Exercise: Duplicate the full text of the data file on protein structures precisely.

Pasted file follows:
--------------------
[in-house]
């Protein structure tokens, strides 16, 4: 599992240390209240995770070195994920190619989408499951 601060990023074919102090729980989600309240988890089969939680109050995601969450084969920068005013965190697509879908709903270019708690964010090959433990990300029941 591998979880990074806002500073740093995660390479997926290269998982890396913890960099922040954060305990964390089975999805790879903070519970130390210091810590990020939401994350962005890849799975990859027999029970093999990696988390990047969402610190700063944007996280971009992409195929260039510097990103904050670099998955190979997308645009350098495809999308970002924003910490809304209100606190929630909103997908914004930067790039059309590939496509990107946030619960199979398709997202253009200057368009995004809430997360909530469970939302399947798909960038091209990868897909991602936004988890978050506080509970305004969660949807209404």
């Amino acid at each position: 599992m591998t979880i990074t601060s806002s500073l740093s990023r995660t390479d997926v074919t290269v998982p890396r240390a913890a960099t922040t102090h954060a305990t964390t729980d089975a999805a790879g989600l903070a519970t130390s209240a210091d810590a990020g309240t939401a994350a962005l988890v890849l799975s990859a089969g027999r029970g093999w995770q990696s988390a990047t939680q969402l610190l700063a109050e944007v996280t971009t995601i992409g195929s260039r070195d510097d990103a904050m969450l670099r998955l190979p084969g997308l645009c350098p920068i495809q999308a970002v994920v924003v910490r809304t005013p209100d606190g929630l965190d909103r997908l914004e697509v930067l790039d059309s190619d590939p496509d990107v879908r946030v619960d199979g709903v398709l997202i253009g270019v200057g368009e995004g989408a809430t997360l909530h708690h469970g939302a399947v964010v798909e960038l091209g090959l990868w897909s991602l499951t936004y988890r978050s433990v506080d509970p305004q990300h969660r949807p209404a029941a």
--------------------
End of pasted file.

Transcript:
[in-house]
């Protein structure tokens, strides 16, 4: 599992240390209240995770070195994920190619989408499951 601060990023074919102090729980989600309240988890089969939680109050995601969450084969920068005013965190697509879908709903270019708690964010090959433990990300029941 591998979880990074806002500073740093995660390479997926290269998982890396913890960099922040954060305990964390089975999805790879903070519970130390210091810590990020939401994350962005890849799975990859027999029970093999990696988390990047969402610190700063944007996280971009992409195929260039510097990103904050670099998955190979997308645009350098495809999308970002924003910490809304209100606190929630909103997908914004930067790039059309590939496509990107946030619960199979398709997202253009200057368009995004809430997360909530469970939302399947798909960038091209990868897909991602936004988890978050506080509970305004969660949807209404």
């Amino acid at each position: 599992m591998t979880i990074t601060s806002s500073l740093s990023r995660t390479d997926v074919t290269v998982p890396r240390a913890a960099t922040t102090h954060a305990t964390t729980d089975a999805a790879g989600l903070a519970t130390s209240a210091d810590a990020g309240t939401a994350a962005l988890v890849l799975s990859a089969g027999r029970g093999w995770q990696s988390a990047t939680q969402l610190l700063a109050e944007v996280t971009t995601i992409g195929s260039r070195d510097d990103a904050m969450l670099r998955l190979p084969g997308l645009c350098p920068i495809q999308a970002v994920v924003v910490r809304t005013p209100d606190g929630l965190d909103r997908l914004e697509v930067l790039d059309s190619d590939p496509d990107v879908r946030v619960d199979g709903v398709l997202i253009g270019v200057g368009e995004g989408a809430t997360l909530h708690h469970g939302a399947v964010v798909e960038l091209g090959l990868w897909s991602l499951t936004y988890r978050s433990v506080d509970p305004q990300h969660r949807p209404a029941a």